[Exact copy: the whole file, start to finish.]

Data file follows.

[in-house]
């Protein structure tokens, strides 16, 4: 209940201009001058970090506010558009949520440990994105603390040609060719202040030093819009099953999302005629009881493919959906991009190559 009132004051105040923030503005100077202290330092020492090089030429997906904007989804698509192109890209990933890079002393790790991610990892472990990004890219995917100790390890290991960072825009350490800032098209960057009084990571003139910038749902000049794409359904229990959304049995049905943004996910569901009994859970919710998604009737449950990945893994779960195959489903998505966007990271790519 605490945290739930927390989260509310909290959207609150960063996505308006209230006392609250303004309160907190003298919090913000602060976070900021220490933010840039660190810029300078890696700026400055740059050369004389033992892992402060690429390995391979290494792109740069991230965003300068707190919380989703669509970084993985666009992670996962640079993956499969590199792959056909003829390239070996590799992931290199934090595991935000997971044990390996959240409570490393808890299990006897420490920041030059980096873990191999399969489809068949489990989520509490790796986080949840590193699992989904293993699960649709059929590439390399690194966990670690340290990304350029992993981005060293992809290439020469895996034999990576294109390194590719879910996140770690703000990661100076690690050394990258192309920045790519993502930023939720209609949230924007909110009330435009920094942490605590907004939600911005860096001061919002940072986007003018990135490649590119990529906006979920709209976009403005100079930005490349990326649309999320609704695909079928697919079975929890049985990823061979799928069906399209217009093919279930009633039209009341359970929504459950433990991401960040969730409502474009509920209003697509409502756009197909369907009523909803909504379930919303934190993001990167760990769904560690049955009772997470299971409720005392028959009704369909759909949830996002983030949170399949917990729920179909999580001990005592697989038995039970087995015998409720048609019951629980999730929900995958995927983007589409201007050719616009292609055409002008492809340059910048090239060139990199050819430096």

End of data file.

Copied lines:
[in-house]
């Protein structure tokens, strides 16, 4: 209940201009001058970090506010558009949520440990994105603390040609060719202040030093819009099953999302005629009881493919959906991009190559 009132004051105040923030503005100077202290330092020492090089030429997906904007989804698509192109890209990933890079002393790790991610990892472990990004890219995917100790390890290991960072825009350490800032098209960057009084990571003139910038749902000049794409359904229990959304049995049905943004996910569901009994859970919710998604009737449950990945893994779960195959489903998505966007990271790519 605490945290739930927390989260509310909290959207609150960063996505308006209230006392609250303004309160907190003298919090913000602060976070900021220490933010840039660190810029300078890696700026400055740059050369004389033992892992402060690429390995391979290494792109740069991230965003300068707190919380989703669509970084993985666009992670996962640079993956499969590199792959056909003829390239070996590799992931290199934090595991935000997971044990390996959240409570490393808890299990006897420490920041030059980096873990191999399969489809068949489990989520509490790796986080949840590193699992989904293993699960649709059929590439390399690194966990670690340290990304350029992993981005060293992809290439020469895996034999990576294109390194590719879910996140770690703000990661100076690690050394990258192309920045790519993502930023939720209609949230924007909110009330435009920094942490605590907004939600911005860096001061919002940072986007003018990135490649590119990529906006979920709209976009403005100079930005490349990326649309999320609704695909079928697919079975929890049985990823061979799928069906399209217009093919279930009633039209009341359970929504459950433990991401960040969730409502474009509920209003697509409502756009197909369907009523909803909504379930919303934190993001990167760990769904560690049955009772997470299971409720005392028959009704369909759909949830996002983030949170399949917990729920179909999580001990005592697989038995039970087995015998409720048609019951629980999730929900995958995927983007589409201007050719616009292609055409002008492809340059910048090239060139990199050819430096």